We all take great precautions when handling a wild steelhead. We’re careful not to squeeze the fish. We’re careful not to hold it in still, silty water. We’re quick to revive it and send it on its way. We take these precautions because we want to ensure the fish will survive our encounter and make it to the redds.
But have you ever wondered how many of these fish perish despite our best attempts to keep them safe? For the best empirically-based conclusions on this issue, I highly recommend Bob Hooten’s (a B.C. fish biologist) 2001 review of incidental steelhead mortality. You can find it by following the link below.
Also, if you’d like to see Bill Bakke’s excellent summary of several other studies concerning incidental steelhead mortality of sport-caught steelhead, check out his excellent blog entry, at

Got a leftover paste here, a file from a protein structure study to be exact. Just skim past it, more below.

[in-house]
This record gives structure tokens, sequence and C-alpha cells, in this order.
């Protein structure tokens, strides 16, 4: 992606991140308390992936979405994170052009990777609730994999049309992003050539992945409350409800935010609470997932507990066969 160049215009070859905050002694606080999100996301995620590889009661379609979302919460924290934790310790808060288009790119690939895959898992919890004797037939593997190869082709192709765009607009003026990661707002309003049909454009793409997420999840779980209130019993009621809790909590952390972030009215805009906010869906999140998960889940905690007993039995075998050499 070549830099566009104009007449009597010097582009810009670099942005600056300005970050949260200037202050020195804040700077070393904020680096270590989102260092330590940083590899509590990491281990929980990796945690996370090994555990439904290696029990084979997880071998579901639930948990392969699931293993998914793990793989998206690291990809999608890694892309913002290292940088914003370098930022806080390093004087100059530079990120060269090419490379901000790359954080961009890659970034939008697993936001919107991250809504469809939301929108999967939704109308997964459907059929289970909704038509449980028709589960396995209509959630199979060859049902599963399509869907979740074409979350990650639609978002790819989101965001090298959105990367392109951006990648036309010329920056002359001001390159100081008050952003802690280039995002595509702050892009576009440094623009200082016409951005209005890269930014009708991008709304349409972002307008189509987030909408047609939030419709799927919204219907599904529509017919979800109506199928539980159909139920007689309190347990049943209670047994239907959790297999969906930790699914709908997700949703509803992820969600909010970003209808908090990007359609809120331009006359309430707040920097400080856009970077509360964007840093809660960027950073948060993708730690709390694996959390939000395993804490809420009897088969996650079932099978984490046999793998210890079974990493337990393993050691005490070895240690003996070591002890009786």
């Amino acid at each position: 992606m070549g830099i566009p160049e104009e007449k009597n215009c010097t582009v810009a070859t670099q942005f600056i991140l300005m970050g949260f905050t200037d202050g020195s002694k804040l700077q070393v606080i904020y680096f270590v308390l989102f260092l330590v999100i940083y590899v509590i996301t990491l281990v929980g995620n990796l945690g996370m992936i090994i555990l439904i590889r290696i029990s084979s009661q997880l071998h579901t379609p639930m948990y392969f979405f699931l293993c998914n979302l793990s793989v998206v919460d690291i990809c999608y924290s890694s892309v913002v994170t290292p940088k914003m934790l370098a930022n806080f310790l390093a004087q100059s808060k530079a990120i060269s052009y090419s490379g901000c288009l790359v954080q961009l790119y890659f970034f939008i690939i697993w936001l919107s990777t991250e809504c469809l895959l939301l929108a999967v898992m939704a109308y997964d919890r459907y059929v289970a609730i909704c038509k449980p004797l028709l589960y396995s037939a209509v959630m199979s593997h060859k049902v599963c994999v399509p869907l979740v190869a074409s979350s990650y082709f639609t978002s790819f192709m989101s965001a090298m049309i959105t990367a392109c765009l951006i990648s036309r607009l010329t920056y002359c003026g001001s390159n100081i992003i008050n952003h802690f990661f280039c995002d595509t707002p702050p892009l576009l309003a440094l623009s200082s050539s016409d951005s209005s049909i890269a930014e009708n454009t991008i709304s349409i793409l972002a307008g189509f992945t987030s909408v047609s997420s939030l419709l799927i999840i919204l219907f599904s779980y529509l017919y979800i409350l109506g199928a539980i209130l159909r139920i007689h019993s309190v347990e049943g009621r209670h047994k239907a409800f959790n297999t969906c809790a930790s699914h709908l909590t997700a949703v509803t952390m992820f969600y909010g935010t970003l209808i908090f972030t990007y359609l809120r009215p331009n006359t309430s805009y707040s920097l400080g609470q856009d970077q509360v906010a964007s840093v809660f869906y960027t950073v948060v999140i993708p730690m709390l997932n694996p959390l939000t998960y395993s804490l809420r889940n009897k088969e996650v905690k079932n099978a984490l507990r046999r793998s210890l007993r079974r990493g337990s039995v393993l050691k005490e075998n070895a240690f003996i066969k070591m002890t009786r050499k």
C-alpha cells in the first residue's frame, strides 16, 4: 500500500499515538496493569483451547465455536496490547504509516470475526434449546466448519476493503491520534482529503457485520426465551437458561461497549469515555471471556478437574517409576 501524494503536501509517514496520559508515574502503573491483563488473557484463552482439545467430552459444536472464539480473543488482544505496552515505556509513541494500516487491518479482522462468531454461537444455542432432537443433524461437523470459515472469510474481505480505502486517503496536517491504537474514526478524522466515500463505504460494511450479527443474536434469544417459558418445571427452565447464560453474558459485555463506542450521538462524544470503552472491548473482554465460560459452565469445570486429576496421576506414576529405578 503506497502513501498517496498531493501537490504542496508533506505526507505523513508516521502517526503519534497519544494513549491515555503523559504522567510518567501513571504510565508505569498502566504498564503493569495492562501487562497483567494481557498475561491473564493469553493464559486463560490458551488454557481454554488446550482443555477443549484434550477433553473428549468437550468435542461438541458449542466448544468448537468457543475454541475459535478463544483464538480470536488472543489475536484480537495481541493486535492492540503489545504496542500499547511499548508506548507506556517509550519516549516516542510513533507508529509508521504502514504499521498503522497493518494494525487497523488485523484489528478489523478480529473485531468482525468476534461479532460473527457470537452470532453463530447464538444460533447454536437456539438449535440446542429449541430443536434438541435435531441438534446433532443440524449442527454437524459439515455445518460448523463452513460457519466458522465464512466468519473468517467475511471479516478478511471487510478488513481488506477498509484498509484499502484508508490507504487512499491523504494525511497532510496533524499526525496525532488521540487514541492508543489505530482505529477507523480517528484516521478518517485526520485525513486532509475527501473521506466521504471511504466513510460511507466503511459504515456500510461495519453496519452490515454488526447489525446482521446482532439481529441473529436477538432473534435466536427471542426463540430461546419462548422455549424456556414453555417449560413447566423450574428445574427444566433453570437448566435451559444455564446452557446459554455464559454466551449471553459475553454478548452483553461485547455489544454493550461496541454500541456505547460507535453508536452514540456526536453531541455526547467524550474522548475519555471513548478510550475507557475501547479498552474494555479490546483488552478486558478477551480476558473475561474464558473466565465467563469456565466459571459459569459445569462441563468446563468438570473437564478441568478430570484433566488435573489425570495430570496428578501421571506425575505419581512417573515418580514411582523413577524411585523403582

After reading these studies, I no longer use barbed hooks, beach wild steelhead while landing them, or lift wild steelhead from the water. Also, the next time you hook a wild steelhead, remember the one-minute per pound guideline: if it’s an 8lb fish, have it released and back in the river within eight minutes. By adjusting your rod position and using using leaders of ten or twelve pounds, you should be able to land and release most wild steelhead in closer to thirty-seconds per pound.